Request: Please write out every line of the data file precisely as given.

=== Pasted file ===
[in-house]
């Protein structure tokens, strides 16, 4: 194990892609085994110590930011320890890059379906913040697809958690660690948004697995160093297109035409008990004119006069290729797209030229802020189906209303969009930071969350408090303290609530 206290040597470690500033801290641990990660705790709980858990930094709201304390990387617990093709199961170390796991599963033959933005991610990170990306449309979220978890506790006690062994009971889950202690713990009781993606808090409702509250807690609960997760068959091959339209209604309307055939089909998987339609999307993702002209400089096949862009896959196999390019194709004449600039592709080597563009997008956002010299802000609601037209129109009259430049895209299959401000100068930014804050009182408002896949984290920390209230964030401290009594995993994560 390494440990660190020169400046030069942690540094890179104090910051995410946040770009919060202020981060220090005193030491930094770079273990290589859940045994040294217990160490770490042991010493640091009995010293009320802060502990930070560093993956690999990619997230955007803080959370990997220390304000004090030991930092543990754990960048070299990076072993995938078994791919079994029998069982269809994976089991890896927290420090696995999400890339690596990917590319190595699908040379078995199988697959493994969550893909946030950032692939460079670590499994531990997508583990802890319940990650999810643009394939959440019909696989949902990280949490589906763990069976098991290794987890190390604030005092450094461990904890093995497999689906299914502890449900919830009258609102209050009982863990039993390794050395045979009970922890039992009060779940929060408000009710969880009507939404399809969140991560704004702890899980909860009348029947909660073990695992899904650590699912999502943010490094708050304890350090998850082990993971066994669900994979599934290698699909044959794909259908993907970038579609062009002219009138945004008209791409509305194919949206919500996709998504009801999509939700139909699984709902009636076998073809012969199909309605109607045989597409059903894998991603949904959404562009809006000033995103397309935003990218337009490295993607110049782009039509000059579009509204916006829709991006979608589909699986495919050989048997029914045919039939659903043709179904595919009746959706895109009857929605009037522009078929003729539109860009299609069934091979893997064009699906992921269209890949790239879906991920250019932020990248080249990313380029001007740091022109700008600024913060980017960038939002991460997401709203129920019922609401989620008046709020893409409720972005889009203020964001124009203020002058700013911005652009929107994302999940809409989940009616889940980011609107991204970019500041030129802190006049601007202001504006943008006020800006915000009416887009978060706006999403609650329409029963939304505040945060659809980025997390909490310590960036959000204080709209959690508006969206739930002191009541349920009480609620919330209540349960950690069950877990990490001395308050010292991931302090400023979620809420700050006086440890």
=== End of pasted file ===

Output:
[in-house]
């Protein structure tokens, strides 16, 4: 194990892609085994110590930011320890890059379906913040697809958690660690948004697995160093297109035409008990004119006069290729797209030229802020189906209303969009930071969350408090303290609530 206290040597470690500033801290641990990660705790709980858990930094709201304390990387617990093709199961170390796991599963033959933005991610990170990306449309979220978890506790006690062994009971889950202690713990009781993606808090409702509250807690609960997760068959091959339209209604309307055939089909998987339609999307993702002209400089096949862009896959196999390019194709004449600039592709080597563009997008956002010299802000609601037209129109009259430049895209299959401000100068930014804050009182408002896949984290920390209230964030401290009594995993994560 390494440990660190020169400046030069942690540094890179104090910051995410946040770009919060202020981060220090005193030491930094770079273990290589859940045994040294217990160490770490042991010493640091009995010293009320802060502990930070560093993956690999990619997230955007803080959370990997220390304000004090030991930092543990754990960048070299990076072993995938078994791919079994029998069982269809994976089991890896927290420090696995999400890339690596990917590319190595699908040379078995199988697959493994969550893909946030950032692939460079670590499994531990997508583990802890319940990650999810643009394939959440019909696989949902990280949490589906763990069976098991290794987890190390604030005092450094461990904890093995497999689906299914502890449900919830009258609102209050009982863990039993390794050395045979009970922890039992009060779940929060408000009710969880009507939404399809969140991560704004702890899980909860009348029947909660073990695992899904650590699912999502943010490094708050304890350090998850082990993971066994669900994979599934290698699909044959794909259908993907970038579609062009002219009138945004008209791409509305194919949206919500996709998504009801999509939700139909699984709902009636076998073809012969199909309605109607045989597409059903894998991603949904959404562009809006000033995103397309935003990218337009490295993607110049782009039509000059579009509204916006829709991006979608589909699986495919050989048997029914045919039939659903043709179904595919009746959706895109009857929605009037522009078929003729539109860009299609069934091979893997064009699906992921269209890949790239879906991920250019932020990248080249990313380029001007740091022109700008600024913060980017960038939002991460997401709203129920019922609401989620008046709020893409409720972005889009203020964001124009203020002058700013911005652009929107994302999940809409989940009616889940980011609107991204970019500041030129802190006049601007202001504006943008006020800006915000009416887009978060706006999403609650329409029963939304505040945060659809980025997390909490310590960036959000204080709209959690508006969206739930002191009541349920009480609620919330209540349960950690069950877990990490001395308050010292991931302090400023979620809420700050006086440890």